Drew Hayden Taylor, 2016 Writer-in-Residence
WATERLOO – Fiction writer and playwright Drew Hayden Taylor has been chosen as Wilfrid Laurier University’s incoming Edna Staebler Laurier Writer in Residence (WIR). Taylor is the award-winning author of 27 books, including adult and young-adult (YA) fiction as well as plays and essays. Taylor will be the fourth writer to hold the WIR position, fulfilling his term at Laurier from January to April 2016.
Taylor, who is from Curve Lake First Nation in central Ontario, has served as Writer in Residence at the University of Michigan and the University of Western Ontario, as well as Playwright in Residence at Native Earth Performing Arts, Cahoots Theatre, Ryerson University, and the University of Lunenberg in Germany.
Taylor has also worked as the writer and director for documentary films and has written for television, principally for APTN’s Mixed Blessings. He has been twice nominated for a Governor General’s Award (once for fiction and once for drama), and has won a Chalmers Award for Toronto at Dreamer’s Rock in 1992, a Dora Mavor Moore Award for Only Drunks and Children Tell the Truth in 1996, an Independent Publisher Book Award for his YA fiction The Night Wanderer in 2008, as well as the Ontario Premier’s Award for Creative Arts and Design in 2010 and the Queen Elizabeth Diamond Jubilee Award in 2012.
Taylor was chosen from a group of 20 applicants for the residency.
“We have been very happy with the ways our past Writers in Residence have fostered discussion between different parts of the university, and made links between Laurier and artistic communities in Waterloo, Kitchener and Brantford,” said Tanis MacDonald, associate professor in the Department of English and Film Studies and chair of the Staebler WIR selection committee. “With Drew Hayden Taylor as our Staebler WIR, we anticipate an enlivening of the ongoing conversations about First Nations cultures at Laurier, as well as considerable interest in his work with YA literature and documentary film. Since Laurier is on the traditional territories of the Neutral, Anishnaabe, and Haudenosaunee peoples, Taylor’s years of work in speaking about how First Nations and non-First Nations people negotiate humour will bring a most timely and welcome discussion to this university.”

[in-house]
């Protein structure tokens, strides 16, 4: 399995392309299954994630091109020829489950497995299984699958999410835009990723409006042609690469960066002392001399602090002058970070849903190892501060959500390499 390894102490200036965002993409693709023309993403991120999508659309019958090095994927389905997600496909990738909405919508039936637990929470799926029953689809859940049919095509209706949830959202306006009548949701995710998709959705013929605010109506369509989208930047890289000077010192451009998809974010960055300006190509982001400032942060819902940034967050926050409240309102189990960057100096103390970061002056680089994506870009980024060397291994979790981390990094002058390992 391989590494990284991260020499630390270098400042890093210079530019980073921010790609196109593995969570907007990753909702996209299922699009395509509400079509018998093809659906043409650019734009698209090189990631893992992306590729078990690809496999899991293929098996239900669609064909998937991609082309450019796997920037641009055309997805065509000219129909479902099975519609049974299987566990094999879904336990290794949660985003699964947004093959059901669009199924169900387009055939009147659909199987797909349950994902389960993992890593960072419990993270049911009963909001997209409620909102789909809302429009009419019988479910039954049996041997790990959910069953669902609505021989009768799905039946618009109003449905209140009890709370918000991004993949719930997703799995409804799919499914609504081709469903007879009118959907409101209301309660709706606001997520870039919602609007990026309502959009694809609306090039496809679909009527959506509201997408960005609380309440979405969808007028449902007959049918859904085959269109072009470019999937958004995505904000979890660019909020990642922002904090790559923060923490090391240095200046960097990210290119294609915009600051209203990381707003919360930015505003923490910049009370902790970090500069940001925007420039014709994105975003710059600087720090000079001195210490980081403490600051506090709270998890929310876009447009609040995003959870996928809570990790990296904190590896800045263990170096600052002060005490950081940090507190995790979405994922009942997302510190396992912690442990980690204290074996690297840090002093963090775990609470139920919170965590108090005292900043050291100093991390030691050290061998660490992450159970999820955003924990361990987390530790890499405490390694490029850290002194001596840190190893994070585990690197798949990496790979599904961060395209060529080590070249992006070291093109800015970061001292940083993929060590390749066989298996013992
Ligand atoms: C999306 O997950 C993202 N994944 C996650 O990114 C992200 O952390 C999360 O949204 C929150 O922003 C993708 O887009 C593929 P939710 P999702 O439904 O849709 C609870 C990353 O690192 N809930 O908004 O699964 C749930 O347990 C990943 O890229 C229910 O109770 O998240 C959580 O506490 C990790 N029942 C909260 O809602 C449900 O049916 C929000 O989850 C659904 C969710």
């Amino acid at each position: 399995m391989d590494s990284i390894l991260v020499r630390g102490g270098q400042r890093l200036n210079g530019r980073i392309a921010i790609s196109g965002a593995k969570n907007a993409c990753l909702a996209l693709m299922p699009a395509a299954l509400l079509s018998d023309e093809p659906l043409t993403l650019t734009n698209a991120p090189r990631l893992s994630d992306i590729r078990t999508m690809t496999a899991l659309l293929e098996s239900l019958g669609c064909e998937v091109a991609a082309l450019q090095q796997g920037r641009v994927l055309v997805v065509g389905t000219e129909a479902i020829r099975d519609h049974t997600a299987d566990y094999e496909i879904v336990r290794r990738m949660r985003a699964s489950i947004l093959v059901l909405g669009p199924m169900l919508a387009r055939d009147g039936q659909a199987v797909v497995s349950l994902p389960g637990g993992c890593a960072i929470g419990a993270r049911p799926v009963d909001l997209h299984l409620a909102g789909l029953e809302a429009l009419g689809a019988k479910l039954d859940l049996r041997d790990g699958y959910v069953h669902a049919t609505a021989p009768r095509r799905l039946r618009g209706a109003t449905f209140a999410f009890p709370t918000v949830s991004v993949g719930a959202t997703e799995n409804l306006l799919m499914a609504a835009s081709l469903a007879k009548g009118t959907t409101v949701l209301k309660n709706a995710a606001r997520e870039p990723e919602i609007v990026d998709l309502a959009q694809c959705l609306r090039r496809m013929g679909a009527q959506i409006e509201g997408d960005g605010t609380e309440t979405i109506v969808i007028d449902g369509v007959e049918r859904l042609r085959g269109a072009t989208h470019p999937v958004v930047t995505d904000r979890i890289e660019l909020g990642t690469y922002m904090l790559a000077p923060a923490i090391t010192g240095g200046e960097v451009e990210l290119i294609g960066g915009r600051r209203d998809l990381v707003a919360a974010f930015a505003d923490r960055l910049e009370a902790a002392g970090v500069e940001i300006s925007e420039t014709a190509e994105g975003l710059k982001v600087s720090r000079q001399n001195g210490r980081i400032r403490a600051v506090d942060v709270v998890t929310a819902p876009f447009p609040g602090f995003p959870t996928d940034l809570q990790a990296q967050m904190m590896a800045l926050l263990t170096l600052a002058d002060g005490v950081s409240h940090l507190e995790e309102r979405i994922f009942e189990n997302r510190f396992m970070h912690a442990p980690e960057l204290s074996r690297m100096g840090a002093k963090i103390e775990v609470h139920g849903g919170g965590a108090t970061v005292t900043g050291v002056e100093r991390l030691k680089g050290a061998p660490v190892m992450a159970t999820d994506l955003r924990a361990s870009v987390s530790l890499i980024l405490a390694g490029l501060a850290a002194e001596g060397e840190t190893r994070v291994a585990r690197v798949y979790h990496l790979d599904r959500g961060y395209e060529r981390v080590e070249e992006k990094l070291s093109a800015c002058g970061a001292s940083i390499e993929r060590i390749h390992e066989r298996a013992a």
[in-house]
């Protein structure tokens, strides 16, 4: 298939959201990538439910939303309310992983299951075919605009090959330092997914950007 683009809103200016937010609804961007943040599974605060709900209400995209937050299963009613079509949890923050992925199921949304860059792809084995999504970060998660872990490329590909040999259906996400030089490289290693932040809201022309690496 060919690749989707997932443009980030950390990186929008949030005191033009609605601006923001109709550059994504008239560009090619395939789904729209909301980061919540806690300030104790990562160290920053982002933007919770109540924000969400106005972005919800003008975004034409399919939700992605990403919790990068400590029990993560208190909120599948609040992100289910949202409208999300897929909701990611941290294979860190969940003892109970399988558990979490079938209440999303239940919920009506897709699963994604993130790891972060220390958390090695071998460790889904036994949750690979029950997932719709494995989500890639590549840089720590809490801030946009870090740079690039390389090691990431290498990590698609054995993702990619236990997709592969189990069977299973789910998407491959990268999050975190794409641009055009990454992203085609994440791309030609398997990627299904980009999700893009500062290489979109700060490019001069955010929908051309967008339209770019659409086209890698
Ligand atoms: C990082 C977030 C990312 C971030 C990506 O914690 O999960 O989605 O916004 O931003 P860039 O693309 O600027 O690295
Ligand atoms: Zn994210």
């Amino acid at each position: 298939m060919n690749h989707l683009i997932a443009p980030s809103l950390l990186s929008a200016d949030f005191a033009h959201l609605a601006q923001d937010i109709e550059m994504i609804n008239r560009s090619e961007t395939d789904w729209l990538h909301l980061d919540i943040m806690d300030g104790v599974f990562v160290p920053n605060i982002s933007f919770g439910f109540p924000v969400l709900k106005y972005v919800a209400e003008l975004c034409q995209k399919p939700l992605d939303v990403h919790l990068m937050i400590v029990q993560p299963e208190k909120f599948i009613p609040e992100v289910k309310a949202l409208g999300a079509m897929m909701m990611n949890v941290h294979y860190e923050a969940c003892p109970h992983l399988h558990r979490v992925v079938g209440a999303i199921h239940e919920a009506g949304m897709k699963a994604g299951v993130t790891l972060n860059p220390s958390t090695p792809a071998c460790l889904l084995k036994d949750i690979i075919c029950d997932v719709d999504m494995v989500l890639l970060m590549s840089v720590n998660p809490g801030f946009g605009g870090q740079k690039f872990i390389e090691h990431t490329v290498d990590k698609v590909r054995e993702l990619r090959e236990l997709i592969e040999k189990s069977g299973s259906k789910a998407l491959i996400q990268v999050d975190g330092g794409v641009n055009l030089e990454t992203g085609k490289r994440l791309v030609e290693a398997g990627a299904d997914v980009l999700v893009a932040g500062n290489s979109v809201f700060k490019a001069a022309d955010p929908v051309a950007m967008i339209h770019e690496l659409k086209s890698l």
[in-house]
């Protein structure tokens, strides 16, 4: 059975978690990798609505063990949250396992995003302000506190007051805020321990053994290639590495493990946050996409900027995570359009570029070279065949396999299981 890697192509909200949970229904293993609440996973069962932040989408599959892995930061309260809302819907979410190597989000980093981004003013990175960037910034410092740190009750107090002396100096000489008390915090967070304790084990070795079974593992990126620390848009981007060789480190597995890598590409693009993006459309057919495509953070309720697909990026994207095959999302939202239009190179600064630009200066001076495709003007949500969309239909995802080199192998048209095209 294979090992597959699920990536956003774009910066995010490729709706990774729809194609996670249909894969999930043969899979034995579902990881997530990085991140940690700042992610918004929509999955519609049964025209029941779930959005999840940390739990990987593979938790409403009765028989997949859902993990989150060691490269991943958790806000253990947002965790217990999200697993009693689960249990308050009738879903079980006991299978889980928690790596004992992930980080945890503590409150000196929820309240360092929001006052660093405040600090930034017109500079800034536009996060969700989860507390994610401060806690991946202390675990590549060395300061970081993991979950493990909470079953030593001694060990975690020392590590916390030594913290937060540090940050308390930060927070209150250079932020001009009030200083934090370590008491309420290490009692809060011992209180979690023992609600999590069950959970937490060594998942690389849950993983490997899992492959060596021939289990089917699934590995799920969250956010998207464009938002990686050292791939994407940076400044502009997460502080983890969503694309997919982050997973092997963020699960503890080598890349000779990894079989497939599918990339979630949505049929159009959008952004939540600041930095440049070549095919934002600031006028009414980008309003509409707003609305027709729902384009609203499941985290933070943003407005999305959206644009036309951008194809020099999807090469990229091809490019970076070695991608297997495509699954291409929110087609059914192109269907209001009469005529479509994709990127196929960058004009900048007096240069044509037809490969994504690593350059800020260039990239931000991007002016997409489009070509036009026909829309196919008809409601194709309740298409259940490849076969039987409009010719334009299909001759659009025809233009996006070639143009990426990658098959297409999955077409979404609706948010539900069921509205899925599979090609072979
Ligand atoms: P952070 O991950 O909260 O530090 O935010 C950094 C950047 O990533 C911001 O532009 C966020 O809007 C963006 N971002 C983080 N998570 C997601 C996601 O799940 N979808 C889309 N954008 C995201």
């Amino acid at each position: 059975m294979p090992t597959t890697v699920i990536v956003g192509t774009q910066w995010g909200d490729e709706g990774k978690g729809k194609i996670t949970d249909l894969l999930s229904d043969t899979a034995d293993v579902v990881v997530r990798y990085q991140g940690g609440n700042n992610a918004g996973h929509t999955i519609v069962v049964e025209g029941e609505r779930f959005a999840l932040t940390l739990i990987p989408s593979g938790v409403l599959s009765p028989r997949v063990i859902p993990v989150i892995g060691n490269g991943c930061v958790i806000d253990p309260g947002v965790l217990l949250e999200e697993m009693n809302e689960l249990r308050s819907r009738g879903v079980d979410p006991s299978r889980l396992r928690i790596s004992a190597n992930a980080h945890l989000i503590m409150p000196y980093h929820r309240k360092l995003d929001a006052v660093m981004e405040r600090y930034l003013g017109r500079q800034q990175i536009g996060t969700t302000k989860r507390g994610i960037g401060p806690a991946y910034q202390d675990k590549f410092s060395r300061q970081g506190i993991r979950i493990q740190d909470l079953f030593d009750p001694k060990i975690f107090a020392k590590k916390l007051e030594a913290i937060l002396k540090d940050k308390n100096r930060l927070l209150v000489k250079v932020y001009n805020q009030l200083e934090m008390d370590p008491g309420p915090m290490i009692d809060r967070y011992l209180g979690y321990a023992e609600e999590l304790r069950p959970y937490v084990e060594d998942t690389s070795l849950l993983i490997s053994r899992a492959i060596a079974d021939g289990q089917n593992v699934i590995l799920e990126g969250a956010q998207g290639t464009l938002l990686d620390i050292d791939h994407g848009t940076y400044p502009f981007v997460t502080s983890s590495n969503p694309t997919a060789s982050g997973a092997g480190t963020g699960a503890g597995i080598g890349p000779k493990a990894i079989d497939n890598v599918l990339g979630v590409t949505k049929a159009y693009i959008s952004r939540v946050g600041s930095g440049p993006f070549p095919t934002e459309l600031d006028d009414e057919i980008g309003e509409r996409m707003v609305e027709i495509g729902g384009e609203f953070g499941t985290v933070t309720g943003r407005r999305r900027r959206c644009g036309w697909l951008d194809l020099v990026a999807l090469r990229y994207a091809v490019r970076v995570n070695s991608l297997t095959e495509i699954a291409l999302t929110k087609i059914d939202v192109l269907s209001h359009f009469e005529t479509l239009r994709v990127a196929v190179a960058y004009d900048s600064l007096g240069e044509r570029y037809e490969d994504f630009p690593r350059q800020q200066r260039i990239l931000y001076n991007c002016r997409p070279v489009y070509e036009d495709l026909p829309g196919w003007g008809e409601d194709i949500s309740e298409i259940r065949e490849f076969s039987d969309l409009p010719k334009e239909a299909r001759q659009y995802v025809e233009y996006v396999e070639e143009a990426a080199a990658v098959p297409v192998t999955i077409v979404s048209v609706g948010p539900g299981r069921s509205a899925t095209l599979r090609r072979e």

Each year, the Edna Staebler Laurier Writer in Residence acts as a resource to the Laurier community while pursuing individual writing projects. During his term at Laurier, Taylor will give public lectures, provide one-on-one feedback to student writers and writers in the community, and conduct writing workshops while working on his third novel, Chasing Painted Horses.
The Edna Staebler Laurier Writer in Residence position was established in 2012 by a bequest from the late Edna Staebler, prolific creative non-fiction writer and author of the very popular “Schmecks” series of books that celebrate the culture of Waterloo Region. Previous Staebler Laurier WIRs include poet Sonnet L’Abbé (2015), playwright and filmmaker Colleen Murphy (2014) and creative non-fiction writer Andrew Westoll (2013).A separate bequest from Staebler sponsors the Edna Staebler Award for Creative Non-Fiction, awarded each year to a writer’s first or second book of creative non-fiction, and the most lucrative literary prize administered by a Canadian university.
About the Edna Staebler Laurier Writer-in-Residence
The Edna Staebler Laurier Writer-in-Residence program is a full-time, three-month residency for Canadian writers that comes with a $25,000 award. The writer-in-residence resides in Lucinda House, a century home close to Laurier's Waterloo campus, and splits his or her time between writing and community programming at the university's various campuses.
For more information about David Hayden Taylorl, please go to his website: http://www.drewhaydentaylor.com/biography/